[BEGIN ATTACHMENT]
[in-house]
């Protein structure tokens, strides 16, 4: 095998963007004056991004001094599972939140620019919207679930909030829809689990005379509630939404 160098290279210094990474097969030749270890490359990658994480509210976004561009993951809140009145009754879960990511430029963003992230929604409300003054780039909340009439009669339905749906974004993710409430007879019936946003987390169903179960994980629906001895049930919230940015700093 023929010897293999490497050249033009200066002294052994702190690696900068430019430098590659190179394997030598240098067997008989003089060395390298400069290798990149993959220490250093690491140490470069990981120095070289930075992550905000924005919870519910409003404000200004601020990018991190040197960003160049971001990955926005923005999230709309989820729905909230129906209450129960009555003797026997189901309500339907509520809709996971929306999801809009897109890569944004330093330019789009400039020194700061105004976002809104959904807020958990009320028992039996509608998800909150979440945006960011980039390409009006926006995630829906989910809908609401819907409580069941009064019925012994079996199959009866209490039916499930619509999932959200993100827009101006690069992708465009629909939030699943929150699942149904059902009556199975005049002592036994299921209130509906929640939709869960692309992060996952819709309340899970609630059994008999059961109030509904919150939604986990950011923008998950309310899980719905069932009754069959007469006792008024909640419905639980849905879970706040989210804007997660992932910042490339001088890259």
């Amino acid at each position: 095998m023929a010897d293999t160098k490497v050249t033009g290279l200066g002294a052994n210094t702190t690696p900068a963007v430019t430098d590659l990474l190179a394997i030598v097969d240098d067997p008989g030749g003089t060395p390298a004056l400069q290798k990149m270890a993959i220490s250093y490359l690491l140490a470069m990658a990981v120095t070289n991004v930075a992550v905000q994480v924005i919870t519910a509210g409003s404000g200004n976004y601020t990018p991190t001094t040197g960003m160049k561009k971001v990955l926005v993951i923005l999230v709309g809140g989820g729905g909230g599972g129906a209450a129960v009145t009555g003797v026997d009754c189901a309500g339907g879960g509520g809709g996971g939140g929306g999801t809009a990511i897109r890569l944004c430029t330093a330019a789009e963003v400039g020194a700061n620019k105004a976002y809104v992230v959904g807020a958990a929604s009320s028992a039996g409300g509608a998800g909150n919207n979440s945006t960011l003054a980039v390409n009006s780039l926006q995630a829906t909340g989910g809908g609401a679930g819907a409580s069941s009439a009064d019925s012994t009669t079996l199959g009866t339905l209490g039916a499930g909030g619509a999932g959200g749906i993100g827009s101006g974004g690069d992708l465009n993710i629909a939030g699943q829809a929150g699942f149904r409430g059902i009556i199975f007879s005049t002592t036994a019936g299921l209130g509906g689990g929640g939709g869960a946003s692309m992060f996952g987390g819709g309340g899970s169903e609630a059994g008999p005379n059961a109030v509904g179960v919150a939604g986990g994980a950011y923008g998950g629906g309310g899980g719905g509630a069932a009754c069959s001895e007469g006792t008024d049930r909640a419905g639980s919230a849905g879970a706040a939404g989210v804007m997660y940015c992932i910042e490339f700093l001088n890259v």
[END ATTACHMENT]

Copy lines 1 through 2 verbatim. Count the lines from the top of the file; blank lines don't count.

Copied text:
[in-house]
């Protein structure tokens, strides 16, 4: 095998963007004056991004001094599972939140620019919207679930909030829809689990005379509630939404 160098290279210094990474097969030749270890490359990658994480509210976004561009993951809140009145009754879960990511430029963003992230929604409300003054780039909340009439009669339905749906974004993710409430007879019936946003987390169903179960994980629906001895049930919230940015700093 023929010897293999490497050249033009200066002294052994702190690696900068430019430098590659190179394997030598240098067997008989003089060395390298400069290798990149993959220490250093690491140490470069990981120095070289930075992550905000924005919870519910409003404000200004601020990018991190040197960003160049971001990955926005923005999230709309989820729905909230129906209450129960009555003797026997189901309500339907509520809709996971929306999801809009897109890569944004330093330019789009400039020194700061105004976002809104959904807020958990009320028992039996509608998800909150979440945006960011980039390409009006926006995630829906989910809908609401819907409580069941009064019925012994079996199959009866209490039916499930619509999932959200993100827009101006690069992708465009629909939030699943929150699942149904059902009556199975005049002592036994299921209130509906929640939709869960692309992060996952819709309340899970609630059994008999059961109030509904919150939604986990950011923008998950309310899980719905069932009754069959007469006792008024909640419905639980849905879970706040989210804007997660992932910042490339001088890259």